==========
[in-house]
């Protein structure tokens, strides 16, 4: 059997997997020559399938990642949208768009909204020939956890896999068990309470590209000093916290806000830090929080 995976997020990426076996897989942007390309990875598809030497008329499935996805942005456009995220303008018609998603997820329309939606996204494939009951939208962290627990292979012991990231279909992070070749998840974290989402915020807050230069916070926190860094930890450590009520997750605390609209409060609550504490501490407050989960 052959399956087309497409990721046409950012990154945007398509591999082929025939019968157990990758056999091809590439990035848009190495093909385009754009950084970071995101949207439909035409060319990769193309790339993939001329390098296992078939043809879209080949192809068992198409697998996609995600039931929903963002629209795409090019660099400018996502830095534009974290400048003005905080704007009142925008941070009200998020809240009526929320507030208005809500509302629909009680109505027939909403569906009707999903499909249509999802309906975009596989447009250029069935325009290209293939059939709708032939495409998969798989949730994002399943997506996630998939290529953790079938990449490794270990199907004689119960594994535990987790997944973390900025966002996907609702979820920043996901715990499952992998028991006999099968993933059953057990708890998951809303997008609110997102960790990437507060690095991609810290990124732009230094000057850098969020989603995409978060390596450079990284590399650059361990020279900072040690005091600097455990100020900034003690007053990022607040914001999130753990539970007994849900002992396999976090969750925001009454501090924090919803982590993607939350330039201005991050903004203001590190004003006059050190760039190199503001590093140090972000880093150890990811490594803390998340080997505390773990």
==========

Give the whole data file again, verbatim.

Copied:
[in-house]
């Protein structure tokens, strides 16, 4: 059997997997020559399938990642949208768009909204020939956890896999068990309470590209000093916290806000830090929080 995976997020990426076996897989942007390309990875598809030497008329499935996805942005456009995220303008018609998603997820329309939606996204494939009951939208962290627990292979012991990231279909992070070749998840974290989402915020807050230069916070926190860094930890450590009520997750605390609209409060609550504490501490407050989960 052959399956087309497409990721046409950012990154945007398509591999082929025939019968157990990758056999091809590439990035848009190495093909385009754009950084970071995101949207439909035409060319990769193309790339993939001329390098296992078939043809879209080949192809068992198409697998996609995600039931929903963002629209795409090019660099400018996502830095534009974290400048003005905080704007009142925008941070009200998020809240009526929320507030208005809500509302629909009680109505027939909403569906009707999903499909249509999802309906975009596989447009250029069935325009290209293939059939709708032939495409998969798989949730994002399943997506996630998939290529953790079938990449490794270990199907004689119960594994535990987790997944973390900025966002996907609702979820920043996901715990499952992998028991006999099968993933059953057990708890998951809303997008609110997102960790990437507060690095991609810290990124732009230094000057850098969020989603995409978060390596450079990284590399650059361990020279900072040690005091600097455990100020900034003690007053990022607040914001999130753990539970007994849900002992396999976090969750925001009454501090924090919803982590993607939350330039201005991050903004203001590190004003006059050190760039190199503001590093140090972000880093150890990811490594803390998340080997505390773990």